In the Report and Recommendation, Judge Bush recommends that Plaintiff Steele's claims based on an alleged lack of probable cause for the traffic stop and an alleged unlawful search of the vehicle incident to the arrest of the passenger survives summary judgment as well as Plaintiff's Scott's claim based on the alleged excessive force applied during his arrest. Because these claims survive summary judgment, Judge Bush also recommends the claims against the municipality and the Chief of Police also survive. Judge Bush further recommends the following claims be dismissed: all of Plaintiffs' RICO claims; Scott's probable cause for arrest claim; Scott's malicious prosecution claim; all of Temple's and Forbis' claims; and all claims against the Coeur d'Alene Police Department. Since Plaintiffs did not file any objections to the findings or recommendations, the Court need not conduct a de novo review of these findings and adopts as its own the reasoning of Judge Bush on those claims recommended to be dismissed.
Defendants object to the Magistrate Judge's failure to recommend summary judgment on the remaining claims. The Court will conduct a de novo review of those claims.
Motions for summary judgment are governed by Rule 56 of the Federal Rules of Civil Procedure. Rule 56 provides, in pertinent part, that judgment "shall be rendered forthwith if the pleadings, depositions, answers to interrogatories, and admissions on file, together with the affidavits, if any, show that there is no genuine issue as to any material fact and that the moving party is entitled to a judgment as a matter of law." Fed. R. Civ. P. 56(c).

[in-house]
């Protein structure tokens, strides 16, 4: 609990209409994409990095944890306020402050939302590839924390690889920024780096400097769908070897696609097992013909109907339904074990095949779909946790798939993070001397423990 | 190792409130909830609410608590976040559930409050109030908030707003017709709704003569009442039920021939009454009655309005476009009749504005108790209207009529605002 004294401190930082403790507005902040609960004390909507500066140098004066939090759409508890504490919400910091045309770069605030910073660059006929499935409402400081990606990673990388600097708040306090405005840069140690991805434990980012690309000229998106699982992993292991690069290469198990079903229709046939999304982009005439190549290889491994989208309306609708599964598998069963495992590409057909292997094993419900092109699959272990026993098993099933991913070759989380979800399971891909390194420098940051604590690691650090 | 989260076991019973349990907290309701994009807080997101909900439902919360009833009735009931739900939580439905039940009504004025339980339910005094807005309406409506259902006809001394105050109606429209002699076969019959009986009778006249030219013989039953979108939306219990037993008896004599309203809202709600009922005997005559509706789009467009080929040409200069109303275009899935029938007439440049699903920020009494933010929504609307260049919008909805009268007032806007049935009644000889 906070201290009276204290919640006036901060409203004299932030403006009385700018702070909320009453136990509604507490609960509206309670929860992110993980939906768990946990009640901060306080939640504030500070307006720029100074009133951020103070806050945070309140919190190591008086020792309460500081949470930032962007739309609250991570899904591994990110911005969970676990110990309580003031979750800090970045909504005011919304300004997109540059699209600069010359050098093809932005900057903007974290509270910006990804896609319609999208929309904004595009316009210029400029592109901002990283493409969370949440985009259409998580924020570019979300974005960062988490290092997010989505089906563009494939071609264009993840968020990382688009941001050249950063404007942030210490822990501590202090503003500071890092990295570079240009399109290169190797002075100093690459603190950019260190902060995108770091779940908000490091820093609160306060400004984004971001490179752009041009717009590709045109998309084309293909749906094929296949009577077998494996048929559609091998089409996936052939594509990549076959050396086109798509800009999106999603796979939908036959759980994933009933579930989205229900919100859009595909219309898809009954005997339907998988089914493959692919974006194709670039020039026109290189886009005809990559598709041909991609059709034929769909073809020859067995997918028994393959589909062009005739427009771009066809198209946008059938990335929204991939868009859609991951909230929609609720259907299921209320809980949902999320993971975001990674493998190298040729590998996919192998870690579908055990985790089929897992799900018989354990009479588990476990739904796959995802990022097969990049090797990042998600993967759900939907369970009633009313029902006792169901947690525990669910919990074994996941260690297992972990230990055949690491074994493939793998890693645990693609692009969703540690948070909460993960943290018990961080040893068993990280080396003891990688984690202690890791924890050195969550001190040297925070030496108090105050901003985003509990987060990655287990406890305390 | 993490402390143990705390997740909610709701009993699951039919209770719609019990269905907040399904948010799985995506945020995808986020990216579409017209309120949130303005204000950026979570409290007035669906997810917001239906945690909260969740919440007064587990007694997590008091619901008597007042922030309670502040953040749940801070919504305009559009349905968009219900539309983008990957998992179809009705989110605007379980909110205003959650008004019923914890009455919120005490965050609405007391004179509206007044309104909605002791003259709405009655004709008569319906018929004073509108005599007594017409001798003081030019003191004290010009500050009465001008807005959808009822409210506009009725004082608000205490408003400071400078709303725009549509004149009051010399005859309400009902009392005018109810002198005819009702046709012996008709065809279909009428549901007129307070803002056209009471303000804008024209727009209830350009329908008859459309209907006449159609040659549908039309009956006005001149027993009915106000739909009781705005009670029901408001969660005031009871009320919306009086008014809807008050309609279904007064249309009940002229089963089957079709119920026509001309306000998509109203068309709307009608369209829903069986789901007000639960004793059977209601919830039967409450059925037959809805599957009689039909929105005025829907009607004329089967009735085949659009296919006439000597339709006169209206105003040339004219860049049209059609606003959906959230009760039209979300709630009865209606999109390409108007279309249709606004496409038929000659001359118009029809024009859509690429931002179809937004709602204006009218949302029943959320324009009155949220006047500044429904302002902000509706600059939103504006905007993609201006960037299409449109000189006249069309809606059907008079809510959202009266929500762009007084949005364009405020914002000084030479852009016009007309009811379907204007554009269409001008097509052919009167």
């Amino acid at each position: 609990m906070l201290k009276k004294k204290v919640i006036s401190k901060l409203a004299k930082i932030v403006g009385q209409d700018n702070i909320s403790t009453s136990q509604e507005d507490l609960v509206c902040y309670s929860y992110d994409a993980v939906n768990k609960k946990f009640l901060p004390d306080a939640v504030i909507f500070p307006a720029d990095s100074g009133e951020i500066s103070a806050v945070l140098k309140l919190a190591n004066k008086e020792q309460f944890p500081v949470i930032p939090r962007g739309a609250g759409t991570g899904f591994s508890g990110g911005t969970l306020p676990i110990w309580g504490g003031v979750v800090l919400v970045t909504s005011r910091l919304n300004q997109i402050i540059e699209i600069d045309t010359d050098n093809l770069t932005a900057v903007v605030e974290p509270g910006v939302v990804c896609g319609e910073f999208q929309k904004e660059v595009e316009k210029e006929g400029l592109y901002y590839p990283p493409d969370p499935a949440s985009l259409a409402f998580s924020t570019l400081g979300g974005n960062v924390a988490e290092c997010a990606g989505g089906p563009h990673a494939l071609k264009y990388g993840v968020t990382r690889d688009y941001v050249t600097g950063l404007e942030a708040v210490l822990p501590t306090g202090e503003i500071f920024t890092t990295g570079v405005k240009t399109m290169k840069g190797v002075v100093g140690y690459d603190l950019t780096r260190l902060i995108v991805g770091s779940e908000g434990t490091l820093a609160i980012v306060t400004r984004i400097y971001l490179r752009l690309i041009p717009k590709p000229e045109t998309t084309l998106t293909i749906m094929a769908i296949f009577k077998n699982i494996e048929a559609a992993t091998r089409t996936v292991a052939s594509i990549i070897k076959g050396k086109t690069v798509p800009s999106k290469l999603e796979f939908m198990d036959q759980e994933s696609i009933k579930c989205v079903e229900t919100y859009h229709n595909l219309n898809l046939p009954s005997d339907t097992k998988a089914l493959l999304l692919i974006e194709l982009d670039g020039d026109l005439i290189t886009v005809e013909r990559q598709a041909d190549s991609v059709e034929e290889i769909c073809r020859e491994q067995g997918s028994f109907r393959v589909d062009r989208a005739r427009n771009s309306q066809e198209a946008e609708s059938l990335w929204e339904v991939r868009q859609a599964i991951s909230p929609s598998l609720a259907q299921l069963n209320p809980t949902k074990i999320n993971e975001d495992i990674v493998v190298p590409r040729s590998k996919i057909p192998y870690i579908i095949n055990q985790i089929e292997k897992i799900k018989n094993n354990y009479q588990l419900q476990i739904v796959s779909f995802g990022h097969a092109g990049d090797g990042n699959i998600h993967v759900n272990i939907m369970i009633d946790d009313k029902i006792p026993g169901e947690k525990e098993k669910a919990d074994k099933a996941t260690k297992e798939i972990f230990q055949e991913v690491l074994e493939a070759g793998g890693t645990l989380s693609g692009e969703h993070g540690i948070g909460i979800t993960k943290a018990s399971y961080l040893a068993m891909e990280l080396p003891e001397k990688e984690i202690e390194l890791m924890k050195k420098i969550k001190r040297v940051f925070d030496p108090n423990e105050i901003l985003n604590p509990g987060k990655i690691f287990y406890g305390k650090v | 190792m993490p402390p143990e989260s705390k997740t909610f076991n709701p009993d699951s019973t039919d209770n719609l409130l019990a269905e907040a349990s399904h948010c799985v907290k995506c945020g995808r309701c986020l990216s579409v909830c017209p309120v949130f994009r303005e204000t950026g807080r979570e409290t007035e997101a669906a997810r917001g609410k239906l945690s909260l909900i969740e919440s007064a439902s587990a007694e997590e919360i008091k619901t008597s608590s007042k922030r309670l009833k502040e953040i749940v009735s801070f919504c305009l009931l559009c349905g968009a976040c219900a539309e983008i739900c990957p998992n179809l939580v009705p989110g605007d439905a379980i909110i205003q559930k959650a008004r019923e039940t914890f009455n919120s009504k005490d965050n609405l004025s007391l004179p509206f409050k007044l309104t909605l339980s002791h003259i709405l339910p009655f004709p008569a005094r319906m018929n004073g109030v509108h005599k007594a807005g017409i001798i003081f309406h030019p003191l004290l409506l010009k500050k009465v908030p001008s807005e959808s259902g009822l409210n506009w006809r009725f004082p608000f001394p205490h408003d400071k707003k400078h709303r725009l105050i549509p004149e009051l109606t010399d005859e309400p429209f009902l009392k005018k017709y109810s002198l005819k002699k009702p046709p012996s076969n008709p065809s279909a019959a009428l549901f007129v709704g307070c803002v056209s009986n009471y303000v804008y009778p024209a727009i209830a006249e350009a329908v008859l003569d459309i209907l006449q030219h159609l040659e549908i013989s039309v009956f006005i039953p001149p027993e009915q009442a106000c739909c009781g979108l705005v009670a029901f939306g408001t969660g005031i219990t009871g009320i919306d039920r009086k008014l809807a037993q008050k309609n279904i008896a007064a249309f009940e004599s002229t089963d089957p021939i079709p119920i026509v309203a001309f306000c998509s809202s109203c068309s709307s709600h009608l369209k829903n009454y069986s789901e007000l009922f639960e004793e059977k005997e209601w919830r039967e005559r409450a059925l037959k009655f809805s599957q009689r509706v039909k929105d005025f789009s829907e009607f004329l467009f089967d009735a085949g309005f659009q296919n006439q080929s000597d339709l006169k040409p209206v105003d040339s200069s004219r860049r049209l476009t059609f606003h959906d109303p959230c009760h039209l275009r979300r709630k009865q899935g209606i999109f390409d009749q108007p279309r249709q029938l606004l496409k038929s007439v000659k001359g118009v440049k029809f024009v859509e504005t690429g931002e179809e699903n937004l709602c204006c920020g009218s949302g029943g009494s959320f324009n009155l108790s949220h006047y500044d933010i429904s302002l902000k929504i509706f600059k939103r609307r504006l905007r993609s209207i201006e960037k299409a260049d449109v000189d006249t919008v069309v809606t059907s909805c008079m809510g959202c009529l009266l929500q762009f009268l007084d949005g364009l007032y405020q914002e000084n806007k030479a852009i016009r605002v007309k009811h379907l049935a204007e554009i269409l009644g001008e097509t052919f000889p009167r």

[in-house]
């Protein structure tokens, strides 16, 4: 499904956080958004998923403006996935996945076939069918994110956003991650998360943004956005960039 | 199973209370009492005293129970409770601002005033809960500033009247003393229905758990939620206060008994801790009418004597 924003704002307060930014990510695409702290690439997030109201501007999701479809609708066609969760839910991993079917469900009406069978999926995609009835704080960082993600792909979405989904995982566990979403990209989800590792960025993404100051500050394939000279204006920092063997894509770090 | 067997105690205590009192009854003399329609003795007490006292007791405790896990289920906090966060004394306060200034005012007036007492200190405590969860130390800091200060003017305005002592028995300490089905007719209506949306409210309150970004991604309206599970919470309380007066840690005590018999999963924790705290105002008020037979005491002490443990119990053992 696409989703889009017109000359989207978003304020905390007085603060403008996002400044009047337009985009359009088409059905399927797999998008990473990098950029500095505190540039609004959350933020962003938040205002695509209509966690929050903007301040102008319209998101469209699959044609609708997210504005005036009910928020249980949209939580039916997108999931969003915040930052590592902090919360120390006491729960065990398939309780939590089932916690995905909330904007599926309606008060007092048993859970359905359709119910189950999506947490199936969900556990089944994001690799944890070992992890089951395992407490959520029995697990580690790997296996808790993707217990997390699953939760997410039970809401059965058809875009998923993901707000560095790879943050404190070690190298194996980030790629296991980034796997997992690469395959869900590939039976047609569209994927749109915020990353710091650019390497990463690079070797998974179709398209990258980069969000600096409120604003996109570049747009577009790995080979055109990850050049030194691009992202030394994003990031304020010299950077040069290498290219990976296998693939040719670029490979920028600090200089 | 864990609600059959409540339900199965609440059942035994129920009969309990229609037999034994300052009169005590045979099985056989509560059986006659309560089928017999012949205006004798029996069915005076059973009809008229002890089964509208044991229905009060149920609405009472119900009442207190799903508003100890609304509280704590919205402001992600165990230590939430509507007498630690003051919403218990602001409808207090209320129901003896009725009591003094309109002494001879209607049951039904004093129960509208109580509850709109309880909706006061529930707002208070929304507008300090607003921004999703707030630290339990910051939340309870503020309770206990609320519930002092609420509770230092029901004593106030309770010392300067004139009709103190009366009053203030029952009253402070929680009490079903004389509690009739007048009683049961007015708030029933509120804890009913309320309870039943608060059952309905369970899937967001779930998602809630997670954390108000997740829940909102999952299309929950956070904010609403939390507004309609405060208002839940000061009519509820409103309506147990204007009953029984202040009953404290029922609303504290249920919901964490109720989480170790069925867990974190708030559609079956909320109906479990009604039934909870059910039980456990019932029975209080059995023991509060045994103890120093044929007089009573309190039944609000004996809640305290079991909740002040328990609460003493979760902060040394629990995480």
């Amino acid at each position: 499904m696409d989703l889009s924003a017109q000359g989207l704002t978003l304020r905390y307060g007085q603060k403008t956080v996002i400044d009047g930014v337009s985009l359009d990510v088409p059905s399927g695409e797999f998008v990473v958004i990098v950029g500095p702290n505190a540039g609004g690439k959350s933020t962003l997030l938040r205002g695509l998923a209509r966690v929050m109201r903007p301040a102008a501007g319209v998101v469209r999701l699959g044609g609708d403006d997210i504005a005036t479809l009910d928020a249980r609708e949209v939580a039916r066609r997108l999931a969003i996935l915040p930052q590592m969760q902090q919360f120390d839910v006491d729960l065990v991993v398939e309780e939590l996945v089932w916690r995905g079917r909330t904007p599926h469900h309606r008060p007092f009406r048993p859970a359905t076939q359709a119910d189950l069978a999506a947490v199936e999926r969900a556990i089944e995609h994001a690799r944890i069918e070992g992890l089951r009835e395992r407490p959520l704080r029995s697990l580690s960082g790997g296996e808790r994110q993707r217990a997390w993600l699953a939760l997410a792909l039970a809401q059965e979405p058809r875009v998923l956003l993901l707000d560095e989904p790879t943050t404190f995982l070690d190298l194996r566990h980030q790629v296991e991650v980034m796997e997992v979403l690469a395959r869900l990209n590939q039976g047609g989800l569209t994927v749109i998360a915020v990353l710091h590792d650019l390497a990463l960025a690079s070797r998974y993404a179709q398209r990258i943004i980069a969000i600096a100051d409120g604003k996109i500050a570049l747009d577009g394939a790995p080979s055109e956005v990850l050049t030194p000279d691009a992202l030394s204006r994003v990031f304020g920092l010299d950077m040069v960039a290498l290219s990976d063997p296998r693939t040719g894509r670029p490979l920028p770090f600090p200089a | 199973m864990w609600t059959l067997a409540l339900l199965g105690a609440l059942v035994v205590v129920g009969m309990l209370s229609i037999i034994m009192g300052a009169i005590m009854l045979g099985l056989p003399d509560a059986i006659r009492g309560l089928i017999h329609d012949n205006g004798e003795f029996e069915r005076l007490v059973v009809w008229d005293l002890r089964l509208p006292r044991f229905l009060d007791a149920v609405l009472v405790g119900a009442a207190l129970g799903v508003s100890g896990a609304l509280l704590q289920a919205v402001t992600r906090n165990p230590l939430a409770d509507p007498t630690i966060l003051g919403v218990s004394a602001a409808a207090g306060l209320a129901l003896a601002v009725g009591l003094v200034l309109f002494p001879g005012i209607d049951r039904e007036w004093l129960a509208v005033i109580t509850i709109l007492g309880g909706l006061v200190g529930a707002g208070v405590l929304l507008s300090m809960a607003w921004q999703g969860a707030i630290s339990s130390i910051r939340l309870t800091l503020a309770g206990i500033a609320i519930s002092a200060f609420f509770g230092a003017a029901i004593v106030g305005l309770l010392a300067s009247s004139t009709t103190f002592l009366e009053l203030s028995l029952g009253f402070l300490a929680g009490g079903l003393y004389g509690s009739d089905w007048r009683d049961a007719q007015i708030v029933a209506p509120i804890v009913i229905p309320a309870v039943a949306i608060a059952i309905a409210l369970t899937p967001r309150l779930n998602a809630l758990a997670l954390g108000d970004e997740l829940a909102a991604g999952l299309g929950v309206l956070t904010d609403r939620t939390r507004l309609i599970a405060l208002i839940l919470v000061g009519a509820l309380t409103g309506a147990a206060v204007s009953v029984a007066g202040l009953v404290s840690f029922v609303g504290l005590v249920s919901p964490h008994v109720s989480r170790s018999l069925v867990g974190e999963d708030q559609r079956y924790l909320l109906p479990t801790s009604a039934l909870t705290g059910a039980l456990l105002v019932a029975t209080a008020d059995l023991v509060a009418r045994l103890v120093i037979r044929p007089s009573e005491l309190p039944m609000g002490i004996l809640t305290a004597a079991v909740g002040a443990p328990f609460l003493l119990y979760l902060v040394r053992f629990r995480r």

The Supreme Court has made it clear that under Rule 56 summary judgment is mandated if the non-moving party fails to make a showing sufficient to establish the existence of an element which is essential to the non-moving party's case and upon which the non-moving party will bear the burden of proof at trial. See, Celotex Corp v. Catrett, 477 U.S. 317, 322 (1986). If the non-moving party fails to make such a showing on any essential element, "there can be no `genuine issue of material fact,' since a complete failure of proof concerning an essential element of the nonmoving party's case necessarily renders all other facts immaterial." Id. at 323.*fn1
Moreover, under Rule 56, it is clear that an issue, in order to preclude entry of summary judgment, must be both "material" and "genuine." An issue is "material" if it affects the outcome of the litigation. An issue, before it may be considered "genuine," must be established by "sufficient evidence supporting the claimed factual dispute . . . to require a jury or judge to resolve the parties' differing versions of the truth at trial." Hahn v. Sargent, 523 F.2d 461, 464 (1st Cir. 1975) (quoting First Nat'l Bank v. Cities Serv. Co. Inc., 391 U.S. 253, 289 (1968)). The Ninth Circuit cases are in accord. See, e.g., British Motor Car Distrib. v. San Francisco Automotive Indus. Welfare Fund, 882 F.2d 371 (9th Cir. 1989).
According to the Ninth Circuit, in order to withstand a motion for summary judgment, a party (1) must make a showing sufficient to establish a genuine issue of fact with respect to any element for which it bears the burden of proof; (2) must show that there is an issue that may reasonably be resolved in favor of either party; and (3) must come forward with more persuasive evidence than ...